That’s a happy little duffer!

Peanut rode along with Steve and I’d say she enjoyed the outing, too.  She was a bit apprehensive about the plan until she learned that she wouldn’t have to paddle – ha!  She spent the entire paddle kicked back with her sunhat and shades on, reclining on her Daddy.  Bit of a diva?

Over in my boat, I was having a different experience from Steve.  Far from reclining and soaking up the summer sun, my duffer was eager to help – to the point of snatching my paddle and demanding his turn to “drive.”

We spent a lot of time going in circles.

While Nugget and I lagged behind, zig-zagging along and arguing over the paddle, Steve and Peanut were zipping on ahead.  Eventually Nugget and I caught up.

We made it all the way to the Chain Bridge, which is the boundary beyond which the Fletcher’s kayaks are not permitted to go, then turned back and headed for the dock to turn our boats in.

Saw some gorgeous rock formations on the way back!

Waved goodbye to the piles of canoes on our way out…

Happy days.

I was so glad that kayaking worked out!  I have missed being out on the water more than I can tell you – it felt wonderful to not only be back in a kayak, but to be sharing one of my favorite water sports with my three favorites.  We were slow, and we didn’t go very far, but I think Steve and I were grinning the entire time; we were just so happy to be out there.

 

So happy, indeed, that we were back at Fletcher’s just a couple of weeks later to go out again.  We would have loved to kayak every weekend, but weather and other plans intervened – but we were back at the dock as soon as the circumstances allowed us to be.

(Worth noting – Fletcher’s, and in fact all of the D.C. boathouses, have life jackets available from infants on up.  We brought our own, but borrowing is certainly an option if your kiddos don’t have PFDs.)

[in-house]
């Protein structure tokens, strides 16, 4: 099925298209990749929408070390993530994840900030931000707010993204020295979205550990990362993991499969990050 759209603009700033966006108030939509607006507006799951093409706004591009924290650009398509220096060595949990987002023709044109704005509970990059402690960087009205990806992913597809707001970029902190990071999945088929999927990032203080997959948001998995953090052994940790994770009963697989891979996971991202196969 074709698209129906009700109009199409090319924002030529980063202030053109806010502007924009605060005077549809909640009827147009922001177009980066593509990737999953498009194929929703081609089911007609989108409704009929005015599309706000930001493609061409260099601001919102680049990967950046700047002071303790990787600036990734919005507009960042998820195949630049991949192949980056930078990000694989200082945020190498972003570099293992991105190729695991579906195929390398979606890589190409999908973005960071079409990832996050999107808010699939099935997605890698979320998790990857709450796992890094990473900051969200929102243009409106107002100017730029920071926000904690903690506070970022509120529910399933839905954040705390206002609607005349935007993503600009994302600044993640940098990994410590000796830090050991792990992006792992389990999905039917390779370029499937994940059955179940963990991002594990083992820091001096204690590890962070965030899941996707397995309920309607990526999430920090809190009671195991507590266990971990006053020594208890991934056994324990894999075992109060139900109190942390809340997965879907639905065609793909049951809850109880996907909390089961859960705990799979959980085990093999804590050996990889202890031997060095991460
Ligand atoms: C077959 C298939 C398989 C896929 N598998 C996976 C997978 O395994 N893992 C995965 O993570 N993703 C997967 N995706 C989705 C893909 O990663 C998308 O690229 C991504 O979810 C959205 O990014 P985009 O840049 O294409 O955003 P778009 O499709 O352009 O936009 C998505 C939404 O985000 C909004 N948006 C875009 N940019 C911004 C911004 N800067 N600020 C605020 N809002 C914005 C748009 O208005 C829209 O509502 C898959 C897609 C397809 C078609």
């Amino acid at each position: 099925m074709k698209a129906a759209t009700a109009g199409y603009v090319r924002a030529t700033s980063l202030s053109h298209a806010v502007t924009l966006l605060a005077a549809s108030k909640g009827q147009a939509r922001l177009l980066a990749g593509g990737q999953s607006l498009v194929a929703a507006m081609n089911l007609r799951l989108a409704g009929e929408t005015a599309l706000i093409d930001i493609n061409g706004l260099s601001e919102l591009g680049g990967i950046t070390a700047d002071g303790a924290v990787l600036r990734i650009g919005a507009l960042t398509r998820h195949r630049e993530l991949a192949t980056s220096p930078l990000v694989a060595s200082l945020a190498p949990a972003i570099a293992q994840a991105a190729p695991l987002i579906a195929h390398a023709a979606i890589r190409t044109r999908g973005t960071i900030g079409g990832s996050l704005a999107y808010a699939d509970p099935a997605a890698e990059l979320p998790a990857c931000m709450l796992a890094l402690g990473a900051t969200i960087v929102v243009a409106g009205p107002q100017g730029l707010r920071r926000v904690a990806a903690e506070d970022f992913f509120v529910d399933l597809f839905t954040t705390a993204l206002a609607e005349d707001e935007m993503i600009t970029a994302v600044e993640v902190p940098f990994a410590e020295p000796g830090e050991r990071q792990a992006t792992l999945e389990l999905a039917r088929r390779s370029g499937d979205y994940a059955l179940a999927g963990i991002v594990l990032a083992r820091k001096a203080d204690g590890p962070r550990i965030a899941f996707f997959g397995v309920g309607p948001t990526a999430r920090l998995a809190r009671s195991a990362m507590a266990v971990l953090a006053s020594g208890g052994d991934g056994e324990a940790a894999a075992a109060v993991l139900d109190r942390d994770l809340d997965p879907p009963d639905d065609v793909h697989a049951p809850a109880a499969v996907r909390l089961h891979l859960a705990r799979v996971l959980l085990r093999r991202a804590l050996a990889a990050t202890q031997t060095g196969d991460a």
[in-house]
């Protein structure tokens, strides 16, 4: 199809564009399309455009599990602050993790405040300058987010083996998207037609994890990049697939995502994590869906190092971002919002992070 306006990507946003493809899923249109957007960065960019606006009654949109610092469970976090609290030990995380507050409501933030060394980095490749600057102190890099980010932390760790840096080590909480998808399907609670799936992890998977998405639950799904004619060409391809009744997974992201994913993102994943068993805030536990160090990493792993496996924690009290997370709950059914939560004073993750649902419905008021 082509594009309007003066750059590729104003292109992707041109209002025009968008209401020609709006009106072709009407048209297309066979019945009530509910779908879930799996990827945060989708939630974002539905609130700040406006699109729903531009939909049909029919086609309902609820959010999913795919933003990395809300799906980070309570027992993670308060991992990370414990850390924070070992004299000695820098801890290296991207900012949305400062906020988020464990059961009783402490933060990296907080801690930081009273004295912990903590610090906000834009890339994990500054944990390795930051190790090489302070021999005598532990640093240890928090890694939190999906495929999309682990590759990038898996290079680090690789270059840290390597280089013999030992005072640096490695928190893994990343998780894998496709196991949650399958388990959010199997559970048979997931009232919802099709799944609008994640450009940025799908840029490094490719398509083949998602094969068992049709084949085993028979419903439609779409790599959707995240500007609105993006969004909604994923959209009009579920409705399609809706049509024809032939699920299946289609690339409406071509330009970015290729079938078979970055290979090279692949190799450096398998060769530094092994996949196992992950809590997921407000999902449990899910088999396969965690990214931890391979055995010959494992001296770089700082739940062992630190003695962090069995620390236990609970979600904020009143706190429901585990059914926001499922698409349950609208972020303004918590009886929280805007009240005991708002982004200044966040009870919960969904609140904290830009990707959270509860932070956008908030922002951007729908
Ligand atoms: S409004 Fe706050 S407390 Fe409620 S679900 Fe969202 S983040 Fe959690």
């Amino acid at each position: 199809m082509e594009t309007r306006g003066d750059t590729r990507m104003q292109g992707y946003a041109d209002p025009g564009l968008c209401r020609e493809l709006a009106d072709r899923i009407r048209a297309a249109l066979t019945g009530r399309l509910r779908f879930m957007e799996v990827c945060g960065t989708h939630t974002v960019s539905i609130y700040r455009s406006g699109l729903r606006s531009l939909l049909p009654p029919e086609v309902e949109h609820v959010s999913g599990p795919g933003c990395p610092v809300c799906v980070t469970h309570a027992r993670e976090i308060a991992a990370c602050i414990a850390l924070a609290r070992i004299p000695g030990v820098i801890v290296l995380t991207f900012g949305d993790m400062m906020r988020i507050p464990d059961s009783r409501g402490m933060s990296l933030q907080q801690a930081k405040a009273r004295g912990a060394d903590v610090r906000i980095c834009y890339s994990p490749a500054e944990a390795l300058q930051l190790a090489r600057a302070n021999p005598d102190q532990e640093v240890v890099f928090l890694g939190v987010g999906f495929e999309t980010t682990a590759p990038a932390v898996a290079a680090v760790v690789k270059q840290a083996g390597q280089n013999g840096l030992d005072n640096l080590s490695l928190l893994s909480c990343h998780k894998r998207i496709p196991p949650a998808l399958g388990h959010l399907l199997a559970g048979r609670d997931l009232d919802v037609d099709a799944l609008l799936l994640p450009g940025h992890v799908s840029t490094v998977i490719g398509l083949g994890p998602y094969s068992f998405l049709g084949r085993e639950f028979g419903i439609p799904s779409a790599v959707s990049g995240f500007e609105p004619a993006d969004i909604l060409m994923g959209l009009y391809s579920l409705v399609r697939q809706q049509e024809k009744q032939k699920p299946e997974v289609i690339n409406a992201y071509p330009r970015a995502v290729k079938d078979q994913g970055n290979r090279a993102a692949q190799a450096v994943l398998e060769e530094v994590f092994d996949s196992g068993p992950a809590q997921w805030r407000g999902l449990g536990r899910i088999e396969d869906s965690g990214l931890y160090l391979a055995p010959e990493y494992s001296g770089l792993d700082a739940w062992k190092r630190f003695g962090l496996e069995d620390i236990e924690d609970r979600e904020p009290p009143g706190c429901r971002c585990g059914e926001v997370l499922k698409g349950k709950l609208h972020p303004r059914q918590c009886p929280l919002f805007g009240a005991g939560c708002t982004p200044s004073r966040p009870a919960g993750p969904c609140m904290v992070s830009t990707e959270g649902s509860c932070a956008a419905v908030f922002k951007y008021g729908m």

Everybody into the boats!  Peanut did really well with standing on the dock and waiting patiently until it was time for her to clamber into Steve’s lap.

We both got flame-colored kayaks the second time!  So pretty.  And nice, because it was a grey day and the bright kayaks were a beautiful counterpoint to the muted river and sky colors all around us.

Same experience the second time around…

Steve’s duffer enjoyed reclining gracefully against his life jacket while he paddled unencumbered.  (He did say that she put his leg to sleep, though.  So we may try out a double kayak for Daddy Team next time.)

While mine insisted on “helping” the entire time.

One last treat as we turned into the cove – a couple of ducks!  Nugget spotted them first and was so excited I thought he might try to join them in the water.

Thanks for a perfect couple of mornings on the water, Fletcher’s!  We’re going to try to come back a few more times before the kayak rental shop closes up for the season.  It’s such a delight to know that we can enjoy one of our favorite activities again, with our two little duffers along for the ride.

Are you a kayaker?

11 thoughts on “Duffing in D.C.